What interests me the most is that, 15 years apart (between 1949 and 1964), the Gallo-Roman past is being put to exactly the same kind of use in both Lambiorix and De Nerveuze Nerviërs. The ties to historical details are loose in both, though they are looser in NN than they are in Lambiorix, where the general model provided by Ambiorix’ resistance against a foreign oppressor was at least thematically suitable. Less than on specific historical events, both stories rely on a representation of the impeccable morality of the Belgae, the supposed ancestors of the modern Belgians if they are left to their own devices. In Lambiorix, it is only during Lambik’s temporary reign as caretaker for Lambiorix that the Eburones come to harm. In NN it is only after the poltergeists are re-released that the Nervian youth goes down the drain and their parents forget their proper roles within the family and within society; moreover, the poltergeists were re-released in the first place from the exile the Nervian druid had imposed upon them by Nieuwe Belgen: first the workmen who blast away the rock and then by Suske & Wiske, without whose interference, it is implied, the poltergeists would have had no reason to believe they could now be free. And restoration only occurs when everyone has left the Nervii alone again: when the poltergeists are magicked away by the forest nymph, when our friends are transported back to their own time, and when the Romans have been taught a lesson, and taught it so well that they promise never to return.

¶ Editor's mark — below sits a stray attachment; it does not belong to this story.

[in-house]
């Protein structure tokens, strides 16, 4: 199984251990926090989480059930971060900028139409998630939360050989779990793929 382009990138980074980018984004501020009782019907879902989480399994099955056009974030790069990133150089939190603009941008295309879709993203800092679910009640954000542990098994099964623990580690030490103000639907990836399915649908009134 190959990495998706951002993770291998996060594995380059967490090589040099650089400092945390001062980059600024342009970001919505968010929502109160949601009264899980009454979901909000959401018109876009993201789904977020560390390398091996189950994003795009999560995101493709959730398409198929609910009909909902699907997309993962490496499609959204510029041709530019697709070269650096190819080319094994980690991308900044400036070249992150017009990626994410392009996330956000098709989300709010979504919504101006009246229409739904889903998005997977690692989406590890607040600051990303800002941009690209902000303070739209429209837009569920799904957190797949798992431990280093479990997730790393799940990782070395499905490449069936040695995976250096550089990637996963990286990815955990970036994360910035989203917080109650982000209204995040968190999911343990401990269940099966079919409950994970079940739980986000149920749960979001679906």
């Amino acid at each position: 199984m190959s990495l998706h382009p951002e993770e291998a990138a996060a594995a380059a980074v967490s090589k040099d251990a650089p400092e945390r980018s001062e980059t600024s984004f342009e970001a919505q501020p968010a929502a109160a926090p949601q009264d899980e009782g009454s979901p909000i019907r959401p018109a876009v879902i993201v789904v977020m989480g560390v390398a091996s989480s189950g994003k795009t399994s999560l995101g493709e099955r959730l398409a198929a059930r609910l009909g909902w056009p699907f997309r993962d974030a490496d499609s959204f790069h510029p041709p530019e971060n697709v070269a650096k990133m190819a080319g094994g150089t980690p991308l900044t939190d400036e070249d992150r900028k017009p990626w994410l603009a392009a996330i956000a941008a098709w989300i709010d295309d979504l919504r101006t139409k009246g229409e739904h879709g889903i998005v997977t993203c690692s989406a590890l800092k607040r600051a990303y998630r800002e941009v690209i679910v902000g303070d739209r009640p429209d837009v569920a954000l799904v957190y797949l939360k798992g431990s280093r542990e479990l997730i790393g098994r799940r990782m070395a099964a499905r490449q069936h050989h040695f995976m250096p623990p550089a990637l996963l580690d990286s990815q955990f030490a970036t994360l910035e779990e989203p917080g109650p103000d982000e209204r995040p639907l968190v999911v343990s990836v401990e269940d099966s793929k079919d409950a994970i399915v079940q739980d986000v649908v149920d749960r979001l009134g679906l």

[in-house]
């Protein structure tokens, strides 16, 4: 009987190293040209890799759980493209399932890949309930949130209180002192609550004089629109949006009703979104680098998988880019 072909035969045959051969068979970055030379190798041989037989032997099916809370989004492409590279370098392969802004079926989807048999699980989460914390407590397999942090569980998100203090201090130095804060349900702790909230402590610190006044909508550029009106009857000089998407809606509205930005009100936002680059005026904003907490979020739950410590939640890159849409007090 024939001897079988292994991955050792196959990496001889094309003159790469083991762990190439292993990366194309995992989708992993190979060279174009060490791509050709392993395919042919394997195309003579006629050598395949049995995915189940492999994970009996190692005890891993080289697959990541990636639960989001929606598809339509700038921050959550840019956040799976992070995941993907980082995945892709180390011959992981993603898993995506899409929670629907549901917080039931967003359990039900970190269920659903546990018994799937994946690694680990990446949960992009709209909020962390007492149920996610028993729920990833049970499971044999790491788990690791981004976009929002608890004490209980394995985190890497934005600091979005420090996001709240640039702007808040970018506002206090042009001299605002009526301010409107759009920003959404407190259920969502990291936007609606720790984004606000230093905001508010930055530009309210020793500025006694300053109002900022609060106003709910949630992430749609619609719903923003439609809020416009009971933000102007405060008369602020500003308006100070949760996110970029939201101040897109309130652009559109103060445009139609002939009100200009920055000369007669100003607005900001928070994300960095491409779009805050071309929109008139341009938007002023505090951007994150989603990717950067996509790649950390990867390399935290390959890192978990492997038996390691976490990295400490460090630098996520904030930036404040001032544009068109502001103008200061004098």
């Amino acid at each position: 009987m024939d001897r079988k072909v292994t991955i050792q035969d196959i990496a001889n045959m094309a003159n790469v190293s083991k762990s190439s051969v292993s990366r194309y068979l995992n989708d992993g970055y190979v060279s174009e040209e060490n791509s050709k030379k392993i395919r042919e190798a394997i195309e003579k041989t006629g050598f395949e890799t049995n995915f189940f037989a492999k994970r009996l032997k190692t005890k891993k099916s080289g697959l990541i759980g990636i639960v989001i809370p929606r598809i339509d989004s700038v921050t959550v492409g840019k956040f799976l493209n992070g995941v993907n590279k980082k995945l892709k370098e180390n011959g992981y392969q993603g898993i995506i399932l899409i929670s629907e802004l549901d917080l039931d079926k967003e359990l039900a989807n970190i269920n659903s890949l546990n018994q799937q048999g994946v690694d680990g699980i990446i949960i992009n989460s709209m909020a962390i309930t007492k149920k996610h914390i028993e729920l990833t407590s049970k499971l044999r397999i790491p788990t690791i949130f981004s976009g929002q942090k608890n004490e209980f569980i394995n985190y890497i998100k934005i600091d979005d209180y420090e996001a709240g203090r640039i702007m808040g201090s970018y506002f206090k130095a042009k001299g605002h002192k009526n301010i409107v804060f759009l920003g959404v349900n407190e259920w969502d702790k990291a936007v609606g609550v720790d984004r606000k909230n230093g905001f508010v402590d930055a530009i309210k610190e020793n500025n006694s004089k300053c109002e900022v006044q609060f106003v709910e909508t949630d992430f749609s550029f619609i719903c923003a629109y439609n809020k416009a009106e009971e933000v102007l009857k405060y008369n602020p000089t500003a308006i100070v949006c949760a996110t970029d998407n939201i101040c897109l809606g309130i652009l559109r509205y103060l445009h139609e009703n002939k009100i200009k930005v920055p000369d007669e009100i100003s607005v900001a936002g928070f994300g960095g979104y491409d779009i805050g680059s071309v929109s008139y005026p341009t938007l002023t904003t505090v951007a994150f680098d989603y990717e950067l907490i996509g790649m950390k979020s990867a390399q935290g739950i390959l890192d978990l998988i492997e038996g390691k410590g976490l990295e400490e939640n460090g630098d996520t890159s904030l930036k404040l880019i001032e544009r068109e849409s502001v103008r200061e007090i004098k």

In both stories, it is made clear how far modern Belgians have deteriorated from this supposedly primeval goodness: our friends do much in these stories, as we have seen, but they don’t often make an impact for the better. No particular reason is given for the workmen’s activity in the quarry, but in any case it is they who blow away the rock which has sealed in the poltergeists. (I’m wondering whether we might perhaps read it as a swipe at the building for building’s sake development craze of the 1960s. Though there is lots of regret about Belgian/Flemish past zoning policy nowadays, I’m not sure how keen or otherwise popular opinion was when it was going on.) Even if I’m seeing ghosts where none exist, it is certainly the case that Wiske’s uncontrolled curiosity, arguably another moral failing, is responsible for their ultimate release from the cave. After that, it is Lambik’s inability to resist free drinks and know his limits, followed by his gambling away the key to the lab, which further the poltergeists’ dastardly schemes by allowing them access to the tele-time machine. In Lambiorix, the real hero is the Vrijschutter aka Lambiorix instead of any of our friends from 1949. In NN it’s Jerommeke, and this is precisely because his ancestry is uncorrupted, making him essentially a Nervian, still, instead of an outsider.